In the last line, Karmapa prays that unbearable compassion may be born within us. Now, it sounds as though unbearable here means that you’re so compassionate that you can’t stand it, and you scream and yell and jump up and down, something like that. But it doesn’t mean that. Zömay means that we are unable to ignore the suffering. We will not just go about our own business. Because of knowing what the potential of all sentient beings is, because of knowing that every sentient being is, in essence, a buddha, then we put our own effort into realizing Buddhahood in order to benefit all sentient beings. That is the idea of unbearable here. We can’t afford to be lethargic. Compassion is so strong that it will not allow us to be lethargic. It will not allow us to be selfish. That is what unbearable compassion is.
No matter how good a basic academic and even multicultural education we give our children, it will come to naught, if they do not understand their intimate co-creative place in relationship to the trees, forests, oceans, whales, stars, and timeless beginningless source. Rather, in a fragmented world/paradigm such an education becomes reduced to gaining comparative comfort and material wealth/wellbeing in a competitive and corrupt world system/paradigm, where folk seek an ersatz happy truce, but never will they find true happiness in that way, guaranteed.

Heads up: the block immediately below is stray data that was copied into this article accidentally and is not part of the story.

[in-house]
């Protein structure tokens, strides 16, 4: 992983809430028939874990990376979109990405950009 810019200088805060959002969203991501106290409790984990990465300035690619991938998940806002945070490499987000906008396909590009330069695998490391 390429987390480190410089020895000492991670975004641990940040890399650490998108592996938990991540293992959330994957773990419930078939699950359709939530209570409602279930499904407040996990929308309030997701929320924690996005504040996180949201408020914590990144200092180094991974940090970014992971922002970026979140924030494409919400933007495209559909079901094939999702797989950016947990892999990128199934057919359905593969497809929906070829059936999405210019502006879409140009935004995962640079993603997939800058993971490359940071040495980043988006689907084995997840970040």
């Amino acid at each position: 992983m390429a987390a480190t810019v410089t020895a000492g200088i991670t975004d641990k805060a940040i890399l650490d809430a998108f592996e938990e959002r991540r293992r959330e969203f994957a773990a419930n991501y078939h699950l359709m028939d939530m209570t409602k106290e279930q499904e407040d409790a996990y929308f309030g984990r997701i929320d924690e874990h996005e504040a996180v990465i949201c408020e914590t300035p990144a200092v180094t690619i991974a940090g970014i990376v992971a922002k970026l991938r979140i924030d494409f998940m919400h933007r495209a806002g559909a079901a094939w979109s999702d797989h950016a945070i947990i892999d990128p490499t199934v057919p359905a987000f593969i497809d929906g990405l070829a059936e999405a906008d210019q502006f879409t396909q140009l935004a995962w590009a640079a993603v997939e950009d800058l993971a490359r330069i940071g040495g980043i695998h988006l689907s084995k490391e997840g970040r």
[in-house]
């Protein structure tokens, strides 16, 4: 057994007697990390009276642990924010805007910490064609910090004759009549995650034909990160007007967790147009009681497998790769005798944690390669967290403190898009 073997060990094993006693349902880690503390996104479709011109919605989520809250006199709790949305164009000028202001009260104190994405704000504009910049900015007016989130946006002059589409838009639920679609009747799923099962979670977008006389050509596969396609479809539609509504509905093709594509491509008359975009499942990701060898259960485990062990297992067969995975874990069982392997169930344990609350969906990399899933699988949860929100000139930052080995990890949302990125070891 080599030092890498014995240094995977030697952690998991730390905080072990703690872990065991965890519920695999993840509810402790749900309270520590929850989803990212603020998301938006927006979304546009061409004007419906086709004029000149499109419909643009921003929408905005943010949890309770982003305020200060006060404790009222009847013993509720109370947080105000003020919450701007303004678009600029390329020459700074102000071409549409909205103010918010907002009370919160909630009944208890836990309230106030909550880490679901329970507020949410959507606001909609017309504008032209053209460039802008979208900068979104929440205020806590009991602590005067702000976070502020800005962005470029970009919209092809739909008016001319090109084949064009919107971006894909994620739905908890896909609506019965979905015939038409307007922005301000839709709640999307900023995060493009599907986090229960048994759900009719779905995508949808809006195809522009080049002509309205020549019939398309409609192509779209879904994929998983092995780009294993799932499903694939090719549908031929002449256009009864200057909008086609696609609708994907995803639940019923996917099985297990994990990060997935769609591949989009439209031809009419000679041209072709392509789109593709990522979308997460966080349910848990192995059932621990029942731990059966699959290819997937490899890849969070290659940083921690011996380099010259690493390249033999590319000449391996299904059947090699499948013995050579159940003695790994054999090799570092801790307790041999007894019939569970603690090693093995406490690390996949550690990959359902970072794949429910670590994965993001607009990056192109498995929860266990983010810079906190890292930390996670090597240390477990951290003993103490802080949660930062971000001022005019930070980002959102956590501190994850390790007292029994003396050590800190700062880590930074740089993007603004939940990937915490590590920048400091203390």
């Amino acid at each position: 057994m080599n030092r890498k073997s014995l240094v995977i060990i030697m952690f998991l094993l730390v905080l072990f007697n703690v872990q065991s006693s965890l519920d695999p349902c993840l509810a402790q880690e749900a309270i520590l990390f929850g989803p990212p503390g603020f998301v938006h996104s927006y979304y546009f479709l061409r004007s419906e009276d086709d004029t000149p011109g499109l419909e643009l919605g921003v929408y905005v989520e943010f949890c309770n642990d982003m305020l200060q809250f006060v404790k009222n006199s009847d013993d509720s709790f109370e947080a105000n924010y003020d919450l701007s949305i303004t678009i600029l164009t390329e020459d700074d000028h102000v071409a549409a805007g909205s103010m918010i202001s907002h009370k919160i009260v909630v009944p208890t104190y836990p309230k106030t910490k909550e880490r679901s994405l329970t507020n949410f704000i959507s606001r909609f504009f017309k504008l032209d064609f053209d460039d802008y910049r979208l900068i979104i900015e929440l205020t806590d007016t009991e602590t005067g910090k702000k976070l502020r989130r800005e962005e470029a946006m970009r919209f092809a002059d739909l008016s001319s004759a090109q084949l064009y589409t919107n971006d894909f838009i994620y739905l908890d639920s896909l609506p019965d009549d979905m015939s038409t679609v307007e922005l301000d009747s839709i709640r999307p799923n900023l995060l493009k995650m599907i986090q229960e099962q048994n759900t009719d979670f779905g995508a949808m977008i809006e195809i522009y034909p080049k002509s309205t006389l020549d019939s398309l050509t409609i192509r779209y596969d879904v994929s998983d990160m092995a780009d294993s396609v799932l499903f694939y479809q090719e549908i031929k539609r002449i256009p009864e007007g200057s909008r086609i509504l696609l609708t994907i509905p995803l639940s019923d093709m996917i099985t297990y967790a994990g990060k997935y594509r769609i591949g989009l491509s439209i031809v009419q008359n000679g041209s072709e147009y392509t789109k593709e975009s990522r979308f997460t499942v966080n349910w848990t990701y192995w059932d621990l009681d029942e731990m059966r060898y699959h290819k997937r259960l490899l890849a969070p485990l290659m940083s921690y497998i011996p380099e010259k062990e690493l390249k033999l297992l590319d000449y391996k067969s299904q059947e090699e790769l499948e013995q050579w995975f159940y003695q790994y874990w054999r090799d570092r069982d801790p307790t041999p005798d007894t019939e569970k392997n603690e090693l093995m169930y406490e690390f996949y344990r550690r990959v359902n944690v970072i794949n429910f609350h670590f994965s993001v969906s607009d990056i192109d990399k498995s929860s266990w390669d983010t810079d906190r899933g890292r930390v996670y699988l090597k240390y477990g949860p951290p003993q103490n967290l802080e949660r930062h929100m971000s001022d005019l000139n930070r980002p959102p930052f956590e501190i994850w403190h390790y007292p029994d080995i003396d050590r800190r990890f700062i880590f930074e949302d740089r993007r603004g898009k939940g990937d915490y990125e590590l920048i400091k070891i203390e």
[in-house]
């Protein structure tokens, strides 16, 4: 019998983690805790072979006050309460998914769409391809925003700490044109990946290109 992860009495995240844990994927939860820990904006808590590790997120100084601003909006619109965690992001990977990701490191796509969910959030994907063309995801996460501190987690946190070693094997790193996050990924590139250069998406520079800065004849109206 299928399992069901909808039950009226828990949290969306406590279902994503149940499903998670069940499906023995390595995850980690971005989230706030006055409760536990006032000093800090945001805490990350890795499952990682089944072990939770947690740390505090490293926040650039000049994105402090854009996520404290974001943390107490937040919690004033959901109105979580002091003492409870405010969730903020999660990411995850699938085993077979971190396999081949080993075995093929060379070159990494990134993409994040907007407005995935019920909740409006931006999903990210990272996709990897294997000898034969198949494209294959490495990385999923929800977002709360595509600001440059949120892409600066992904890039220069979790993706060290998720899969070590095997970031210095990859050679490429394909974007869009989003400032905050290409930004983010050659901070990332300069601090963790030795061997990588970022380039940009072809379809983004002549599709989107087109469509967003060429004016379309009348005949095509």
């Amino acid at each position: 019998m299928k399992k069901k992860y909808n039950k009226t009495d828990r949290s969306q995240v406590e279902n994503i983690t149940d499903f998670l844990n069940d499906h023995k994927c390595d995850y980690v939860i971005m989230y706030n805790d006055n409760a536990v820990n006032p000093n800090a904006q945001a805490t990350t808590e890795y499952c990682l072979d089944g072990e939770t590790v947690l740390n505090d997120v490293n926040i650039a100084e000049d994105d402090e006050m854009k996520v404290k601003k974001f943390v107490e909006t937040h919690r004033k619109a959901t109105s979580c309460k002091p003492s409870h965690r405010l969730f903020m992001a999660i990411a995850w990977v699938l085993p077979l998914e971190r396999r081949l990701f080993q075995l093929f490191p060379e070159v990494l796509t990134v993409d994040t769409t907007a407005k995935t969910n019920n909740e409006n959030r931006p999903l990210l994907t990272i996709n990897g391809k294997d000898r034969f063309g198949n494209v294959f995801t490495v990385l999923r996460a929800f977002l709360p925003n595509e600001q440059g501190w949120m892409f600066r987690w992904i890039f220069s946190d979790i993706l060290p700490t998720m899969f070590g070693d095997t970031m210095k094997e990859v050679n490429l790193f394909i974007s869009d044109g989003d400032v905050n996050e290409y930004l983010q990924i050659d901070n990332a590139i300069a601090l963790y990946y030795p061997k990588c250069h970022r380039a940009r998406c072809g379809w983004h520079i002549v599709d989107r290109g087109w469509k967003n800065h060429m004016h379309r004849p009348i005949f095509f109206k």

Nuclear waste from weapons production is much more difficult to store, transport, and handle because it is viscous/liquid. The plan was to store these in metal containers 2000 feet deep in the ground near their massive nuclear facility in Hanford, Washington above the Columbia River gorge. Predictably, these steel containers began leaking, while stopping these leaks is a major concern today. Please click on title for the complete report.
To make the transition to a life-sustaining society, we must retrieve that ancestral capacity–in other words, act like ancestors. We need to attune to longer, ecological rhythms and nourish a strong, felt connection with past and future generations. For us as agents of change, this isn’t easy, because to intervene in the political and legislative decisions of the Industrial Growth Society, we fall by necessity into its tempo. We race to find and pull the levers before it is too late to save this forest, or stop that weapons program. Nonetheless, we can learn again to drink at deeper wells.
We can enjoy a wider sense of identity than that prescribed by the Industrial Growth Society. It is both our birthright and our necessity for survival. Here are words from Arne Naess’ ground-breaking talk introducing the concept of the ecological self.
“For at least 2500 years, humankind has struggled with basic questions about who we are, what we are heading for, what kind of reality we are part of. Two thousand five hundred years is a short period in the lifetime of a species, and still less in the lifetime of the Earth, on whose surface we belong as mobile parts.